Church Worship

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"Do I Just Go in the Woods and Pray?"

  • Cherry Pedrick
  • Published Mar 10, 2009
"Do I Just Go in the Woods and Pray?"

"I don’t know how!" Dana* exclaimed. "Do I just go out in the woods and pray or what? I’m reading my Bible, but I don’t know. I used to go to church with my Grandma when I was little, but I’ve done so much wrong since then. I just don’t know.”

Once again, Dana was calling to cancel an invitation to get together. She had been coming to our church for five weeks. Worship service and Sunday school! Her husband Gerald* came less often. They were both thin, gaunt almost. She was tall with long dark hair to her waist and usually looked somber. When she did smile, it brightened her face and she was beautiful. Dana seemed to listen carefully to all that went on during the services. Gerald had straw colored hair that touched his shoulders and didn’t seem to want to stay in placed.  He laughed and smiled often, like he was forcing happiness on himself and freely shared that he was recovering from post traumatic stress disorder. My husband Jim and I had invited them to meet us for lunch and they had canceled twice. When Dana came to church alone, sharing that Gerald was home in bed, very depressed, I invited her to lunch, just her and I.

“I’m afraid to go. No,” she said, “he’s never hit me; he just yells and blames me for things. I could tell she was afraid for herself, for her children, and for Gerald.

I asked her, “Dana, have you ever come to a point in your life when you’ve accepted Christ as your Savior, when you’ve asked him into your life?”

Dana was ready. I told her how we were all sinners. That none of us were deserving of going to Heaven, but that God had provided a way. He sent His Son, Jesus to die on the cross for our sins. God’s desire is that we each repent from our sin and follow Him, believe Jesus did indeed die in our place, and accept him as our Savior and Lord of our life.

It sounded so simple, yet I’m sure it seemed scary. I assured her she wouldn’t be alone in her new life. The Holy Spirit would be there with her, and so would her church family. I led her through a simple prayer, right there on the phone that went something like this:

“Dear God, thank you for sending your Son, Jesus to die on the cross for my sins. Please forgive me for my sins and come into my heart. I’m turning my life over to you and receiving you as my Savior and Lord. In Jesus’ name, Amen.”

I gave Dana some key Scriptures to help her more fully understand her decision: Romans 3:23, 5:18, 6:23, 10:9-10 and Ephesians 2:8-9.

As I hung up the phone, I sat stunned. Jim and I already had an appointment with our pastor in just two days. Our concern was that we no longer had a formal invitation for people wanting to come to Christ or join the church. Only occasionally we had what some refer to as an “altar call,” a time at the end of the service when people could come down front to pray. And more disturbing was that his sermons now rarely included what it means to be a Christian. We told the pastor Dana’s story.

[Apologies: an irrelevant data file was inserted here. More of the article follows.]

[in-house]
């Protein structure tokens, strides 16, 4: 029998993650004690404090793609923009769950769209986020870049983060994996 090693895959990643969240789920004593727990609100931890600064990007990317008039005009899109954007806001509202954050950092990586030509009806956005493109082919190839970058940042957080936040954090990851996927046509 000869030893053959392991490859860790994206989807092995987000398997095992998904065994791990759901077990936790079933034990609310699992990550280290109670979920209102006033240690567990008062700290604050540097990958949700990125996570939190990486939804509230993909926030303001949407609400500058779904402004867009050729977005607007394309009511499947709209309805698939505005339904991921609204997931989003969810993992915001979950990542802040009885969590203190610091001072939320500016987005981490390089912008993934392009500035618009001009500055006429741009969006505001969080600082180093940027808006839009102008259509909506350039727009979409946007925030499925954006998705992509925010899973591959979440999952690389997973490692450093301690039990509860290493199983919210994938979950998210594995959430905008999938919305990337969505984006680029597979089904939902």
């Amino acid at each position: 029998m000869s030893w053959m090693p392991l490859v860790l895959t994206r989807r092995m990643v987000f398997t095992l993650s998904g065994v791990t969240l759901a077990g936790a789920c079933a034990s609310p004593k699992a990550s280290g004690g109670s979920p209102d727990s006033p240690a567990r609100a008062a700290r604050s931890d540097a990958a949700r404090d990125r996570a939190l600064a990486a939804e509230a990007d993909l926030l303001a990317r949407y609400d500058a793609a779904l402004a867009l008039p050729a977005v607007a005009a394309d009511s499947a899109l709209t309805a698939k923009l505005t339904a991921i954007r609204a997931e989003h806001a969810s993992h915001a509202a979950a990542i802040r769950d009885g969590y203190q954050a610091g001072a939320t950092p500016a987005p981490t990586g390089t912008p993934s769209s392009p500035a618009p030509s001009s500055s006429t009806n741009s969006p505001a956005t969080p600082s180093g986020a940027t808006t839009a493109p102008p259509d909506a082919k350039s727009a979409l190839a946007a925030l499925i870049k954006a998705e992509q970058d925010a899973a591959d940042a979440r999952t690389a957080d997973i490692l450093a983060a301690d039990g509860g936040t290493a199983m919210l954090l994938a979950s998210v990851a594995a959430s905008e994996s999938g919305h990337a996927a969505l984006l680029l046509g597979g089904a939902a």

The following Sunday, there was an altar call. Dana sat with us. She stood and looked at me, beckoning me to follow. Jim and I followed her and, kneeling at the altar, we prayed with her and thanked God for her decision. I asked her if she’d like to go to the prayer room and she nodded. There, we rejoiced with another couple and prayed for Dana’s relationship with Gerald. She wasn’t sure he’d be there when she went home. He had threatened to leave.

Gerald did leave. Jim and I visited Dana and prayed with her. We researched resources she would eventually need and Dana committed to study the Bible with me. An aunt several miles away invited her to visit over Easter break. While there, it was arranged that she would move in with a cousin. Dana and her children moved hundreds of miles away, and despite her promise to keep in touch, we never heard from her again.

After that Easter, we had altar calls at church a bit more often, and the pastor’s sermons almost always included a message about what it means to be a Christian. For a while. Then we were back to the new more comfortable services again. I think the focus is on gradual knowledge of Christ through developing relationships with church members and learning from the more mature members what it means to be a Christian. It worked for Dana, but Jim and I wondered about those who don’t pursue God, those who only come once or twice. What about Gerald, Dana’s husband, who only came to our church twice?

There are all kinds of ways of doing church. The comfortable gradual approach to knowing Christ wasn’t working for us. It’s not the wrong way, just not our way. We could certainly see how some people would feel more comfortable seeking Christ in this way. These same people might be scared away in a church with an altar call and a more overt message of salvation. We found a small church that still has an invitation. You can’t walk into a service not knowing what it means to be a Christian and walk out still wondering. This is how we are used to doing church.

* Names changed
Cherry Pedrick is the coauthor of The OCD Workbook Second Edition, The Habit Change Workbook (also in Polish), The BDD Workbook (also in Polish), Helping Your Child with OCD (also in Chinese), and Loving Someone with OCD: New Harbinger Publications; Obsessive Compulsive Disorder, and Anxiety Disorders: Lerner Publications.